About The Production
"It made her feel strangely as though she were two people, one who had
battled against two cold winters and many hard days in Brooklyn and fallen in
love there, and the other who was her mother's daughter, the Eilis whom everyone
knew, or thought they knew."
Colm Toibin, Brooklyn
An Irish immigrant must choose between two men, two countries and two
destinies in a story of departures, longing and slow-simmering romance, tracing
the unexpected journey of a young girl becoming a woman in America. Through the
film's contemporary lens, the story reels back to the refined rhythms of the
1950s as a post-WWII wave of newcomers was arriving on U.S. shores in search of
Colm Toibin's 2009 novel Brooklyn, one of the most acclaimed novels of the
last decade, is adapted by screenwriter Nick Hornby (WILD, AN EDUCATION) and
director John Crowley (BOY A). At the heart of the book's power was a classic
immigrant's tale told in a voice that has rarely been heard. While there have
been numerous stories of ambitious or desperate young men driven to seek their
fortunes in America, the novel tells a different tale - one of a quiet,
unassuming but luminous young woman called Eilis.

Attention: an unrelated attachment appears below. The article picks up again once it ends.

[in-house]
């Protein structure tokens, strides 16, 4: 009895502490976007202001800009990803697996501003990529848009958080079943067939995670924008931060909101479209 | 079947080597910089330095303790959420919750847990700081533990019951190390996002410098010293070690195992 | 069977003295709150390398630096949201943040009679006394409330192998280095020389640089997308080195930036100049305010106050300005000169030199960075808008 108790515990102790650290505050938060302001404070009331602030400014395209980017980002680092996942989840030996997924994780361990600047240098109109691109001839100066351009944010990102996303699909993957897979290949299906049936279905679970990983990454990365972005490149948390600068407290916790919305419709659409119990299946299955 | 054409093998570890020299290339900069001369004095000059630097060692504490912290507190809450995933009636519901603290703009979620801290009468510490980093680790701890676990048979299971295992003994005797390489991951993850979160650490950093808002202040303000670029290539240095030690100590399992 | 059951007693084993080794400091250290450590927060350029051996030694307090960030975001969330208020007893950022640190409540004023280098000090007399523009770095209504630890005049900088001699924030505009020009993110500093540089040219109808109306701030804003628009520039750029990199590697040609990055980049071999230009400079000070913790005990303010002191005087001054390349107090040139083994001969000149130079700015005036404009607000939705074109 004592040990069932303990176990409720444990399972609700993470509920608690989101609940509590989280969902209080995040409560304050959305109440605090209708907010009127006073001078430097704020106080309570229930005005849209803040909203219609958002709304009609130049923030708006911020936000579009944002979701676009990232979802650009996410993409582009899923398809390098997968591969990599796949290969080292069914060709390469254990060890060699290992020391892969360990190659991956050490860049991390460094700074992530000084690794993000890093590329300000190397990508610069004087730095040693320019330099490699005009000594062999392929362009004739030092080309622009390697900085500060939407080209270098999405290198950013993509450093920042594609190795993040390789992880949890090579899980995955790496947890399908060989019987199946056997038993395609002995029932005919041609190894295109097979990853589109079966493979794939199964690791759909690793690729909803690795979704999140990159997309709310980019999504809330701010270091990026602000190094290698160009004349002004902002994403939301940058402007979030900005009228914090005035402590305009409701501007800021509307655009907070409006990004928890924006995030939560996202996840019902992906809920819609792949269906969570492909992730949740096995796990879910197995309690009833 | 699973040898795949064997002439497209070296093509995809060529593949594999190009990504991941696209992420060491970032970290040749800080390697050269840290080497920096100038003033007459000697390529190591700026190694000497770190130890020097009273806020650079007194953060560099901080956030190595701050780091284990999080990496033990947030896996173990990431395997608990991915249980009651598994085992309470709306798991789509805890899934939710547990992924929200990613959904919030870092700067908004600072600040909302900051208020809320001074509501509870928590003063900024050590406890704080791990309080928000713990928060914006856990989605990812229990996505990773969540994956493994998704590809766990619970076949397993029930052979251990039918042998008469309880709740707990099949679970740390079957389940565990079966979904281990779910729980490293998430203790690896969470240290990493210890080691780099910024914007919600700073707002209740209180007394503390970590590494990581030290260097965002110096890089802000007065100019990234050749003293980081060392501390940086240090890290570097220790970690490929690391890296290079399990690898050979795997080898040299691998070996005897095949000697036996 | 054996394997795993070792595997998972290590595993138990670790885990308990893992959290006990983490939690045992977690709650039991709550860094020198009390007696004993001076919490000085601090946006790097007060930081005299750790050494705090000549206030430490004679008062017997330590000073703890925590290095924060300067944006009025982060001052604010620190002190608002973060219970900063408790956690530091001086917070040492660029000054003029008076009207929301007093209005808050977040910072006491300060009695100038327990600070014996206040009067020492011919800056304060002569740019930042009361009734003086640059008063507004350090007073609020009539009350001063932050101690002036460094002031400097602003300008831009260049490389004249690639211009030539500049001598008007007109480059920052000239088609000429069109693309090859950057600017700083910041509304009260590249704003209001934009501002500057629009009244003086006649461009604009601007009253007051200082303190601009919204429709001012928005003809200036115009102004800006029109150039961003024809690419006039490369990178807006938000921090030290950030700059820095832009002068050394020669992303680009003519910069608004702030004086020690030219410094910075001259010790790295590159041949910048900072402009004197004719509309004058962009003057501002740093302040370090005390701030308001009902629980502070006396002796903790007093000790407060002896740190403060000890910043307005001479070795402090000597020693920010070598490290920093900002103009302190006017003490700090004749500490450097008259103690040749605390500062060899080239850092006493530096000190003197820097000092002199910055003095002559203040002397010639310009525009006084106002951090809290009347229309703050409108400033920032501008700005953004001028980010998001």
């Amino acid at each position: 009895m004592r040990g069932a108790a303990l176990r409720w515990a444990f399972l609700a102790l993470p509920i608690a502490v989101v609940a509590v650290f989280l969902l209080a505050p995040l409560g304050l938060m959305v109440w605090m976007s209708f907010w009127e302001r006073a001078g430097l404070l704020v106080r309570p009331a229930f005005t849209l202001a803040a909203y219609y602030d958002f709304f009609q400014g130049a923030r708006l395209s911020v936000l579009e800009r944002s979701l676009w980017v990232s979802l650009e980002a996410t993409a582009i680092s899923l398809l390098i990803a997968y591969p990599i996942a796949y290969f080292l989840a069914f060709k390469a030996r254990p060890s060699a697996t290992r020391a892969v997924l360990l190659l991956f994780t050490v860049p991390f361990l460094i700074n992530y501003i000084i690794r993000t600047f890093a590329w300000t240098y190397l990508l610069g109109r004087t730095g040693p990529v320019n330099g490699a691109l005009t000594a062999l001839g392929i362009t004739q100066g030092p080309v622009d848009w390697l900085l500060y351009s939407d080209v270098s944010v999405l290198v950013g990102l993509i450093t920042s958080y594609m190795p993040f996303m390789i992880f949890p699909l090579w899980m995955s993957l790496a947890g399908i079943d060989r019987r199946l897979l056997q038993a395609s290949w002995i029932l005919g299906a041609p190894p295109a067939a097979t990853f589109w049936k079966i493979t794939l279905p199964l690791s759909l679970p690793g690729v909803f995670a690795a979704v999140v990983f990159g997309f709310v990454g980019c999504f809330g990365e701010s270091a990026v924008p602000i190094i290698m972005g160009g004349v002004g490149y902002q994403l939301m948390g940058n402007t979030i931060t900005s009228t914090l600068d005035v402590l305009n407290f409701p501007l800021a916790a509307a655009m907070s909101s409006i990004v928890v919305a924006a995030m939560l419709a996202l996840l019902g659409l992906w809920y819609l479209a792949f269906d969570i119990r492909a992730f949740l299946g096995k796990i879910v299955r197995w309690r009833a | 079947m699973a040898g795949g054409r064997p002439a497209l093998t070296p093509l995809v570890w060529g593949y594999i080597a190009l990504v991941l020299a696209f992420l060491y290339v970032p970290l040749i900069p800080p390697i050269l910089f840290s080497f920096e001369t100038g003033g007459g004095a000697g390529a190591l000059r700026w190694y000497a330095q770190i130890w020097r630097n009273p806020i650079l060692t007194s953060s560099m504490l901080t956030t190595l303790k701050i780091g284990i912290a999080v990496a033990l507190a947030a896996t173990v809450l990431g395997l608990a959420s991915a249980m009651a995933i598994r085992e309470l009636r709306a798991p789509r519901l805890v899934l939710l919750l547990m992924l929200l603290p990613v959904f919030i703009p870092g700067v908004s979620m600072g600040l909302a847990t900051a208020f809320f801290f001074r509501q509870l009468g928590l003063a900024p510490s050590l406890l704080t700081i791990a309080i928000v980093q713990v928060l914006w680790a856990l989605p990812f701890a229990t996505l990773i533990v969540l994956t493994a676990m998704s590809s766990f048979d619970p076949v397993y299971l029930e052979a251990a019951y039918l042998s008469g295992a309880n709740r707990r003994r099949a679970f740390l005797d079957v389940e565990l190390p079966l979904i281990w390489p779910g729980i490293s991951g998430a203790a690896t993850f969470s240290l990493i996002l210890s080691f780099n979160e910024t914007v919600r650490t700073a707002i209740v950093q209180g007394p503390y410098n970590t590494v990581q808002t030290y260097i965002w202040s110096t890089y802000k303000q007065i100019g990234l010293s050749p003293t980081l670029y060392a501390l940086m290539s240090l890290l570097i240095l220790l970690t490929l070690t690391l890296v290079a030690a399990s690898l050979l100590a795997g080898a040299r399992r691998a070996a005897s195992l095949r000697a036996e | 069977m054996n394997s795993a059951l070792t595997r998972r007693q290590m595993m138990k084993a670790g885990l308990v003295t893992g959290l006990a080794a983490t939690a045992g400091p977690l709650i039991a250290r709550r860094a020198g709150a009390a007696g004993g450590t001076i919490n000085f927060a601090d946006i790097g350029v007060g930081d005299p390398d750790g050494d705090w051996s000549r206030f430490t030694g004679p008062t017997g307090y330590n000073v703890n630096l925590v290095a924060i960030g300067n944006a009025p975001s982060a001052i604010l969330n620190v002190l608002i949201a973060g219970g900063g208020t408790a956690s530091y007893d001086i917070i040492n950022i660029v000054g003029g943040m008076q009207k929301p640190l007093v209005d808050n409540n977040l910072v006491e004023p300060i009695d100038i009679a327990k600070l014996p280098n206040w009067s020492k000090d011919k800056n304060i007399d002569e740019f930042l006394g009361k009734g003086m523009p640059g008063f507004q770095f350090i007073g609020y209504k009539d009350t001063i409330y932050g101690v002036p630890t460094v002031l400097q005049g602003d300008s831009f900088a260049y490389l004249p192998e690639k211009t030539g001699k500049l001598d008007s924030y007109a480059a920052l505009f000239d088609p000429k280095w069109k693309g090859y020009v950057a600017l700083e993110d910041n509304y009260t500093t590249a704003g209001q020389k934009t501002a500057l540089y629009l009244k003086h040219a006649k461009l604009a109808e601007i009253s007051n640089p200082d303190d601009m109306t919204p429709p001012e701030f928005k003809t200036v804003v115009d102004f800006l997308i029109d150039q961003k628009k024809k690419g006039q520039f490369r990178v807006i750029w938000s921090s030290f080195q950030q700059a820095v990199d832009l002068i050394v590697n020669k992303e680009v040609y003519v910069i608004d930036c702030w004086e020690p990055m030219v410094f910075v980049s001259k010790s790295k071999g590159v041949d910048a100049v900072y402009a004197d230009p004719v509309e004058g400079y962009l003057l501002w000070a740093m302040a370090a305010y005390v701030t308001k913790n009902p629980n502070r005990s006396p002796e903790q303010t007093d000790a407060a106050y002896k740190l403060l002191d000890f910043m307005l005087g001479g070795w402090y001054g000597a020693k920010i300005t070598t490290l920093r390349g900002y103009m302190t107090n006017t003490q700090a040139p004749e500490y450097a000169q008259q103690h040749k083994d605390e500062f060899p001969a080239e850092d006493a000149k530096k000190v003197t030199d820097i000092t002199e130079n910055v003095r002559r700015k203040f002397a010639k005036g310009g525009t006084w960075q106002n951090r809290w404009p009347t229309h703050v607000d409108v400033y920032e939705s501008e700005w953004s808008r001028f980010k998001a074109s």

Eilis has lived her whole life in tiny Enniscorthy, Ireland - where everyone
knows everyone else's business and then some -- when she is swept away to
America, thanks to her sister, who wants to see her flourish. She arrives into
the diverse tumult of Brooklyn already homesick, feeling like an exile. But as
Eilis dexterously learns to adapt to life as a New Yorker, she meets a funny,
sweet, charismatic suitor determined to win her devotion. Just as she seems on
the verge of beginning a new life, a family tragedy brings her back to Ireland
where she is pulled back into the life she left behind ... and a decision that
could affect her future forever.
Caught between two different calls to her heart, Eilis confronts one of the
most breathtakingly difficult dilemmas of our fluid modern world: figuring out
how to merge where you have come from with where you dream of going.
As for Eilis' climactic decision, Hornby observes: "I think Eilis can see a
life in America and she can see a life in Ireland, but she cannot maintain those
two pictures at once. She knows you cannot square these two lives. So I think
that's how she momentarily manages to love two people at once, because they are
in separate worlds. But ultimately, she has to live in just one."
Says Toibin: "This is the secret history of two countries, of my country
Ireland where over the last 150 years every family has lost one or two members,
people who left and who never came back. But it's also the secret history of the
United States. These are the grandparents and great grandparents of today's
Americans. This is how they came. And this story has not often been told."